There’s some reason why people keep coming back to you. And it’s because they trust you. They think you’re an expert in doing whatever it is that you do.
And this is where a lot of our clients get hung up: you can tell a content marketing story about anything. Many of our clients start out thinking that their industry doesn’t rely on stories. This is especially true if they’re in a highly technical field like healthcare or geography. The assumption is that this highly specialized knowledge is only shared by other experts.
What many small businesses don’t realize, however, is that other people in their market do want to hear their story. There are people that get excited about just about every topic you can imagine, and many of those people are potential customers.
Here are some things to consider as you develop your content niche:
- What makes your business unique? What keeps people coming back to you?
- What stories do you have to tell that relate to the unique value proposition of your business? What stories can you tell that will keep people coming back to hear more?
- What are you really good at?
- What knowledge do you have that competitors in your target market don’t?
Step 2: Create Your Audience Profile
After you have a rough idea of your content niche, it’s time to identify who you’re going to tell your story to. Who you’re trying to reach is as important as the story you have to tell. As we all know, the way you tell a story depends strongly on who you’re telling it to. You don’t tell the same story the same way to a grandparent as you do to a small child: you tailor it.
Content marketing is no different. You need to identify specific individuals that you’ll be speaking to. Consider the following questions when doing so:
- Who are your target customers?
- What are their basic demographics (i.e. age, gender, location, buying habits, etc.)?
- What values do they hold that make them good customers (i.e. a passion for antiquing, interest in refinancing their house, searching for a new doctor, etc.)?
You can answer this question by looking at your customer database or other sources of data (i.e., recent orders), but it’s more important to identify specific individuals that are like the customers you want to attract. Choose individuals that you think represent a specific customer segment and build a profile for each one that includes:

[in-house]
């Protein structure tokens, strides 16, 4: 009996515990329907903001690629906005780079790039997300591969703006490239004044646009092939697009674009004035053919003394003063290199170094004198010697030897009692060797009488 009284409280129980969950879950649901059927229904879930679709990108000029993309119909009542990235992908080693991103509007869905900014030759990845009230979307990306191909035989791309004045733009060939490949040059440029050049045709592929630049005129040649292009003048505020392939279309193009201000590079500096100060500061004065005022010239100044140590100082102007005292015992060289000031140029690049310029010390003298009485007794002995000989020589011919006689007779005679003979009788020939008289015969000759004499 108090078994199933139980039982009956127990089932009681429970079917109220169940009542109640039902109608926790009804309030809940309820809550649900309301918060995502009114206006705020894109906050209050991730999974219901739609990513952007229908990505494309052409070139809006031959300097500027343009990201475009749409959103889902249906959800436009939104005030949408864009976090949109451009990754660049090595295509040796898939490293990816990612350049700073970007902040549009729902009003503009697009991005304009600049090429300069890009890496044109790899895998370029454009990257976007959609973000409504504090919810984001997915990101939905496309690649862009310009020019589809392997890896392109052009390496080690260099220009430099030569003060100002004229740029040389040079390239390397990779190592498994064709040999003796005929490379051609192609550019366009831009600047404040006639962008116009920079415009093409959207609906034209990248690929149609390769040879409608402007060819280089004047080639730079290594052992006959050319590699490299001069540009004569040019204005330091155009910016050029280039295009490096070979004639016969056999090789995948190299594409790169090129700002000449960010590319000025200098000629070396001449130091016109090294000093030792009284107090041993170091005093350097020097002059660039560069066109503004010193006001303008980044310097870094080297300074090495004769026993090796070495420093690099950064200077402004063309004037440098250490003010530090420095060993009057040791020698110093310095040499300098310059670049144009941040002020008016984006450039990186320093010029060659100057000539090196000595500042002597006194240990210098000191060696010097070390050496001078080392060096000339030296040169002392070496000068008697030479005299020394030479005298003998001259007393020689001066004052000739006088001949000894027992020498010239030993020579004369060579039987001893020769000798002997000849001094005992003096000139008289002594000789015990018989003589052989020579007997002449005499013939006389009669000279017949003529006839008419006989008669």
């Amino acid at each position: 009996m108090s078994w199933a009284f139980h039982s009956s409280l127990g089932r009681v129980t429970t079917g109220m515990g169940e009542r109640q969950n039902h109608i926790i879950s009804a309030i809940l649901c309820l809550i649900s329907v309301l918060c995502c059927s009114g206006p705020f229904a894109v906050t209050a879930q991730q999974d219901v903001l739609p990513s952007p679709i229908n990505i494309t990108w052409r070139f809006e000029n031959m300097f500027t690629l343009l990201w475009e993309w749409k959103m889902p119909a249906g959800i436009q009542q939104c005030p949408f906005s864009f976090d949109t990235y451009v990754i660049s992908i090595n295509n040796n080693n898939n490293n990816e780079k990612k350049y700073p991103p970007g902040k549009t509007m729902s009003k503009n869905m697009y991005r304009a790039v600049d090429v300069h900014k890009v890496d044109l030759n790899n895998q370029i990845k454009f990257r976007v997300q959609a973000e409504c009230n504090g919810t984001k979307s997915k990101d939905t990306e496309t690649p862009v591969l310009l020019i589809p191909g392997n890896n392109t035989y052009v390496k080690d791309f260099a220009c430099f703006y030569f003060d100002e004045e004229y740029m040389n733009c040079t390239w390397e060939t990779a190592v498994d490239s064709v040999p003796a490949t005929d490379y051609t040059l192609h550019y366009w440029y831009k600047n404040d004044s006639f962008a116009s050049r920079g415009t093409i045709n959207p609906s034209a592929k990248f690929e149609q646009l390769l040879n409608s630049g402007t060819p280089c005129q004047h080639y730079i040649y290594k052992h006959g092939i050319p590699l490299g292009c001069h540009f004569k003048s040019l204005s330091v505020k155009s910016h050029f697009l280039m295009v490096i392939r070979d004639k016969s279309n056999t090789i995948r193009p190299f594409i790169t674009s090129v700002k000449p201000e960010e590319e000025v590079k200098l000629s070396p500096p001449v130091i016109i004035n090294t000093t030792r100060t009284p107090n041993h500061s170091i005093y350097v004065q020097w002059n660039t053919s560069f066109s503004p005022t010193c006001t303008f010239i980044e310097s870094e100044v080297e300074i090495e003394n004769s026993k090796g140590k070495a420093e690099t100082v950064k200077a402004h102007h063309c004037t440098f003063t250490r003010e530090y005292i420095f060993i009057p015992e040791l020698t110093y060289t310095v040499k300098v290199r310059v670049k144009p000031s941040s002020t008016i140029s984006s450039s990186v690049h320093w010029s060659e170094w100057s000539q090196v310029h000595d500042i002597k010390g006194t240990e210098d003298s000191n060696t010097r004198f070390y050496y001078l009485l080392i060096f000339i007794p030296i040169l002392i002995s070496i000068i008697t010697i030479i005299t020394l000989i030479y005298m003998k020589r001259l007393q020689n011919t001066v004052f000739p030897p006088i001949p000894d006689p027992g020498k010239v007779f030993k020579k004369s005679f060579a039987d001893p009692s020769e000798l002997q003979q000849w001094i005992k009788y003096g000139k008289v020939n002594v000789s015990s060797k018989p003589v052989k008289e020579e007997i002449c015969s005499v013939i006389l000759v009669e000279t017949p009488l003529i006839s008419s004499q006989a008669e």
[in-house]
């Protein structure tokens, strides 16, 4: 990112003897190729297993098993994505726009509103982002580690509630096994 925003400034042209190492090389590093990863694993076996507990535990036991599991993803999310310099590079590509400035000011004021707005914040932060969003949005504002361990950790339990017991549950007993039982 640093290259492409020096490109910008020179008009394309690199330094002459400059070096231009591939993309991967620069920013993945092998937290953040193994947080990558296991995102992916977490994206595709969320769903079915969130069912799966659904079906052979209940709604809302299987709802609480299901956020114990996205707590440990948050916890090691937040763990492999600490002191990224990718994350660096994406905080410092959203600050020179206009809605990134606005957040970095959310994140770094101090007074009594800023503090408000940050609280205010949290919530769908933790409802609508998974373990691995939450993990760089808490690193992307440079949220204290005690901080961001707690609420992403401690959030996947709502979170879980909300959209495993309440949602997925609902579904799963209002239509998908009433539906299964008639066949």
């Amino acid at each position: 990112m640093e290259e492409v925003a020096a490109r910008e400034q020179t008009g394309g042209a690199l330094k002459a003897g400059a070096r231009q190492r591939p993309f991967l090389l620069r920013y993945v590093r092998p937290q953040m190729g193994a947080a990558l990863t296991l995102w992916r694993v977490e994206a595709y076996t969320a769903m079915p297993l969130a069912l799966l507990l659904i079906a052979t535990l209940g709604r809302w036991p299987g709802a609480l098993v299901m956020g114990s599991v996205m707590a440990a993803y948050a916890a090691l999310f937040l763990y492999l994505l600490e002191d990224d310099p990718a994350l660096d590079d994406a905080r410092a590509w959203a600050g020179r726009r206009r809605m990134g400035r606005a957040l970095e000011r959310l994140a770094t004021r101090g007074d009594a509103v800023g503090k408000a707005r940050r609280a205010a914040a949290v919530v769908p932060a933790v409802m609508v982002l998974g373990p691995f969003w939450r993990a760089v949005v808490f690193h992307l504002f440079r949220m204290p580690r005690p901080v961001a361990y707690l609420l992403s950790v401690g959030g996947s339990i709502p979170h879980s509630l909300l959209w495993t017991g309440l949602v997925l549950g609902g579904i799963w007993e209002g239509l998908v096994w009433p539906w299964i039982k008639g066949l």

- Basic demographic info
- Quick story that explains why they’re a valuable customer to you
Your goal in your content marketing plan will be to attract new customers that are like these customers you’ve identified!
Step 3: Figure Out What Your Audience Is Searching for Online that Relates to Your Niche
This is a step a lot of our clients who have attempted content marketing have skipped. As one past client put it when we brought up content marketing: “I kept a blog for six months. No one read it.” Besides figuring out your content niche and who your audience is, you also need to look at what people are actually searching for online.
This involves keyword research, which we’ve written a whole post about. Without repeating that information here, you need to identify keywords that:
- Have relatively high search volume, relative to the group of people you’re trying to reach
- Have low competition, meaning they aren’t flooded with other people’s content
- Make sense, given your content niche and target audience
This is an art more than a science. The goal is to find the sweet spot between what people are currently searching for online, what you want to contribute, and what you think will appeal to your audience.
And you don’t need to figure this out all at once. In our personal experience, content marketing for small business is a process. It may take you some time to find your niche and that’s okay.
Next Post: How To Create a Sustainable Plan for Developing, Publishing, and Promoting Content
In our next post in this series, which will cover all the basics of content marketing for small business, we’ll explain how you can take your content niche and develop it into a winning content marketing campaign for your small business.